Many players on the Stephenville football team have childhood memories of the school's last state title in 1999.
In fact, senior running back Witt Westbrook was a ball boy at that game. For Westbrook and most of his teammates, a victory against El Campo in tonight's Class 3A Division I state championship game would validate the Yellow Jackets' ascent back to the peak of the Texas high school football mountain.
1988: A sophomore when Art Briles arrives as head coach.
1989: Yellow Jackets snap a 37-year postseason absence.
1994: Hired as a junior high coach in Kennedale.
1995: Hired as Stephenville defensive line coach.
1999: Stephenville goes 16-0, wins second straight state championship. Briles goes to Texas Tech as assistant, Gillespie named co-defensive coordinator.
2008: Gillespie named head coach. Team makes playoffs in each of Gillespie's five seasons, wins three district titles.Class 3A Division I championship
Stephenville (12-1) vs. El Campo (14-0)
7:30 tonight, Cowboys Stadium, Arlington
But for coach Joseph Gillespie, it would complete a journey decades in the making.
Few people can claim to be as familiar with Stephenville football as Gillespie. He's a hometown guy who suited up for the Yellow Jackets. As a player, he was part of the program's renaissance, and as an assistant coach he helped Stephenville win state titles and become one of the most successful teams in the state.
"It's certainly been a journey for me," Gillespie said. "I've been a player when it was at its lowest; I was a player when it was making a transition. I got to come on staff when it was beginning to peak, and have been blessed enough to remain on staff through a great deal of success."
Gillespie was a sophomore when current Baylor coach Art Briles arrived to coach Stephenville in 1988. The next season, the Yellow Jackets qualified for the playoffs for the first time since 1952. Since then, Stephenville has missed the playoffs only once and racked up four state championships. Gillespie has witnessed much of that firsthand.
In 1995, Briles brought Gillespie on as defensive line coach. He rose through the ranks, ultimately taking over as head coach in 2008.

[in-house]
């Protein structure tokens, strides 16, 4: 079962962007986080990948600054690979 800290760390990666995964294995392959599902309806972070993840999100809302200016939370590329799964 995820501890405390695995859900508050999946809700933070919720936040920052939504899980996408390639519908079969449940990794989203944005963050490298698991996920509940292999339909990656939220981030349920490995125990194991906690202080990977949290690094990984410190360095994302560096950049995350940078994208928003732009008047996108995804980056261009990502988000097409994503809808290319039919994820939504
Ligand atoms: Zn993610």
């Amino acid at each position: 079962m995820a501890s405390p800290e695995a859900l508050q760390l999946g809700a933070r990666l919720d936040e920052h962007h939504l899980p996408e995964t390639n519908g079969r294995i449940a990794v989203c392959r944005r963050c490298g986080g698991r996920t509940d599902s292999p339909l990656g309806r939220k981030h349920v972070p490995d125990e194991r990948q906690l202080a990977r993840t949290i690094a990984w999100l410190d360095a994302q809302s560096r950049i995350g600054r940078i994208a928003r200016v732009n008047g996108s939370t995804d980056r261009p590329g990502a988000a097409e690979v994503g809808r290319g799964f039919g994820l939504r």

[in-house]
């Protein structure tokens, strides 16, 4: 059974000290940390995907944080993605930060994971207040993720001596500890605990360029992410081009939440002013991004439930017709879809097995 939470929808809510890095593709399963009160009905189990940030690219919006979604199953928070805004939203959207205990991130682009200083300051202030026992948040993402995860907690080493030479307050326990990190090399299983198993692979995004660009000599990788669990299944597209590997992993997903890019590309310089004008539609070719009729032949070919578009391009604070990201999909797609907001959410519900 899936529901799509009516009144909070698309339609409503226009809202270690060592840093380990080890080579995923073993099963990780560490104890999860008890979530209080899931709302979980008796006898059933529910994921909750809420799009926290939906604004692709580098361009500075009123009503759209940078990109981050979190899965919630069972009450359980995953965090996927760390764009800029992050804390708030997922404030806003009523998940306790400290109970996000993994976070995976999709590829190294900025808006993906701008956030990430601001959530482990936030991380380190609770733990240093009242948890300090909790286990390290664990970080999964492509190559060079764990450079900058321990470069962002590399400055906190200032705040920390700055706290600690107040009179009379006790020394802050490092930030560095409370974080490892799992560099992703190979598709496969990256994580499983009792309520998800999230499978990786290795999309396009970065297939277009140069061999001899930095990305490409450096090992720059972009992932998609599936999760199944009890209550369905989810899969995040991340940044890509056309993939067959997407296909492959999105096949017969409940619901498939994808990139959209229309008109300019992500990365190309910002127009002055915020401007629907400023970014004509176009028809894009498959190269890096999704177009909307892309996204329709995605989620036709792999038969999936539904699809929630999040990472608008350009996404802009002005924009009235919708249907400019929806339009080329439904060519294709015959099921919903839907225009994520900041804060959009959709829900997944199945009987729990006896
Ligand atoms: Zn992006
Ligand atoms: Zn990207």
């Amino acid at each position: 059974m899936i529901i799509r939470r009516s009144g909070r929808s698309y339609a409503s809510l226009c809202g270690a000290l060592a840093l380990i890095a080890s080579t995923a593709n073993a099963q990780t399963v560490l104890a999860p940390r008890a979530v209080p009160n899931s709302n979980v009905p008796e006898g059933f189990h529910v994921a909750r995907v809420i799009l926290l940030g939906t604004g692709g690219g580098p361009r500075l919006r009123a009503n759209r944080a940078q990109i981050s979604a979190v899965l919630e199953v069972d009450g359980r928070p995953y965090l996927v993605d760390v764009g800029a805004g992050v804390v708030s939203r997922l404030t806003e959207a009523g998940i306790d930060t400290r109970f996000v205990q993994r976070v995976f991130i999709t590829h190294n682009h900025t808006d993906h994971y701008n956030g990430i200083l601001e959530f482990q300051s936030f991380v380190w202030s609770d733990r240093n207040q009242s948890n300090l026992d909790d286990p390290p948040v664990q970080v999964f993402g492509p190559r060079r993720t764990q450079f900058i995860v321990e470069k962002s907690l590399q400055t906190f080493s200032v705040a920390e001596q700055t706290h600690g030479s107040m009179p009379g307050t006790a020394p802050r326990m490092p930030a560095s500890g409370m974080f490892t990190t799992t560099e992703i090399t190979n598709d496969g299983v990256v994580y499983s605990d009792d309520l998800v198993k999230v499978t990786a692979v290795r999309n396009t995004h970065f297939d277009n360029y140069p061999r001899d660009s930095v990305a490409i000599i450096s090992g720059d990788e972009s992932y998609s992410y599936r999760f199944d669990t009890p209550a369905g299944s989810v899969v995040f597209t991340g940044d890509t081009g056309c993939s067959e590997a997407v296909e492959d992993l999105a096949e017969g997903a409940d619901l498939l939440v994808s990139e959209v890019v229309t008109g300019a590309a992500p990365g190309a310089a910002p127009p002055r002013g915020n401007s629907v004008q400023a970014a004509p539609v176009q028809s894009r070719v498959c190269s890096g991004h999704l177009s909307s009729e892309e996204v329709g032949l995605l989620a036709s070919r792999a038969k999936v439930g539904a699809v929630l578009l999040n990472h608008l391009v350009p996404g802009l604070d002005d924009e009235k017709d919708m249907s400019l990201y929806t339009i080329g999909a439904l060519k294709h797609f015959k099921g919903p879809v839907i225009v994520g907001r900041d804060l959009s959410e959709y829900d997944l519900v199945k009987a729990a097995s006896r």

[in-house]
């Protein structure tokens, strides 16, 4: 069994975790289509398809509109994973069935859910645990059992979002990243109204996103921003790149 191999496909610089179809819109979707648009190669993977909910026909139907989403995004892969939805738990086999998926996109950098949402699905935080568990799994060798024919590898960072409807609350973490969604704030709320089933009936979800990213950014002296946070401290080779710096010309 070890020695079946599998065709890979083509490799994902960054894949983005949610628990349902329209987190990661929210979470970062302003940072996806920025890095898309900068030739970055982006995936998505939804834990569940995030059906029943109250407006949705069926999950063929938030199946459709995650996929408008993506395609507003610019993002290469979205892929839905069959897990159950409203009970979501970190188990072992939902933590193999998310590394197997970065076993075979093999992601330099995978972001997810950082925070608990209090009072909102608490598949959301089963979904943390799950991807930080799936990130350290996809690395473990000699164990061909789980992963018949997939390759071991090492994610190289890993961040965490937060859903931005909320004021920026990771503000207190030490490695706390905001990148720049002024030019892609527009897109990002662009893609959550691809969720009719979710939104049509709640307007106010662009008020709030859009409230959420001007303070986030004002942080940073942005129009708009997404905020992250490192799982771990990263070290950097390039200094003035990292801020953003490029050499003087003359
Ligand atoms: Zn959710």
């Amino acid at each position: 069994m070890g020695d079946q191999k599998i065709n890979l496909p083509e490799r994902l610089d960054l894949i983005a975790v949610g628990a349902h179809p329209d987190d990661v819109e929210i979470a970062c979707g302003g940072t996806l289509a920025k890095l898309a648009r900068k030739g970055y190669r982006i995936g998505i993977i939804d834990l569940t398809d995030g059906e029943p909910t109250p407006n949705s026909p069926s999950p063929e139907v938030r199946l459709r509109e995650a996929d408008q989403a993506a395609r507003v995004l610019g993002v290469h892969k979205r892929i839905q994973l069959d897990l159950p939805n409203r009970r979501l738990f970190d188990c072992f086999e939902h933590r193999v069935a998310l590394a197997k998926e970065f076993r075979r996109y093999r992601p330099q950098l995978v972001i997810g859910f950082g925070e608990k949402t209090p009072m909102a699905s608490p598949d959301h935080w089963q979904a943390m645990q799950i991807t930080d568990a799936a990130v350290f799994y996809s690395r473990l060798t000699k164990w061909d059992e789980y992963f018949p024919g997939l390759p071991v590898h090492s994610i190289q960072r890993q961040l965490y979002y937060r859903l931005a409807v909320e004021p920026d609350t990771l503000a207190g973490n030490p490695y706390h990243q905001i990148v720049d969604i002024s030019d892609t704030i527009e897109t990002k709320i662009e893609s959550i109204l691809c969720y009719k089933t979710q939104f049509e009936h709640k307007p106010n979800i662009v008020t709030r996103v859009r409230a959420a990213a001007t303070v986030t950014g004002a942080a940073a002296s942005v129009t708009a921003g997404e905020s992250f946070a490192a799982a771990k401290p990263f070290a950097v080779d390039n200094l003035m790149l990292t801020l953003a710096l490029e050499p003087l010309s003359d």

"It's one journey to get there, and it's a different journey to remain there, to try to continue that tradition of success year after year," he said. "It's gone on for a couple of decades now and it's not a simple thing. It certainly isn't easy."
But Gillespie was blessed with an opportunity to learn as a player and a young coach under Briles.
"The No. 1 thing I learned from him is the level that he would breed confidence and success," Gillespie recalls of Briles. "I know he bred a lot of confidence in me. The things that he instilled, young men were achieving things that were maybe more than they thought they were capable of."
Briles still keeps an interested eye on his former protégé.
"I'm really proud of coach Gillespie and the Yellow Jackets on their fine season." Briles said. "Now, it's time to bring home the state trophy."
Gillespie was part of two state championships as an assistant with Briles, but now he has the opportunity to stake claim to one as the head man. Still, he's quick to recognize how important his staff is to what the Jackets have accomplished.
"I think it's special regardless, but this isn't about me, it's about us," he said. "I'm not coaching it alone by any means. What I've been able to do is surround myself with a great staff and those guys are doing all the work.
"I think it's the ultimate goal for every coach and it'd be unbelievable; it'd be awesome. It's an exciting time and it would be something that obviously could never be taken away from you and you'll always cherish it. But ultimately it's about these kids, and I certainly want it a whole lot more for them than I do for me right now."
The players certainly want it, and they want it for their coach as much as for themselves.
Senior offensive lineman Bryan Manley moved to Stephenville only a few years back, but it didn't take long for Gillespie to make an impression on him.
"He was a very intense coach," Manley said. "But he's been a very positive influence on my life. From the time I got here, he was a really big inspiration for me."
Westbrook, a homegrown Yellow Jacket, feels the coach is as close to him as any of his friends and teammates.
"I think it's great because he's there football-wise and for anything else in life," Westbrook said.
"He's been an anchor for us," Manley said.
We welcome your comments on this story, but please be civil. Do not use profanity, hate speech, threats, personal abuse, images, internet links or any device to draw undue attention. Our policy requires those wishing to post here to use their real identity.
Our commenting policy | Facebook commenting FAQ | Why Facebook?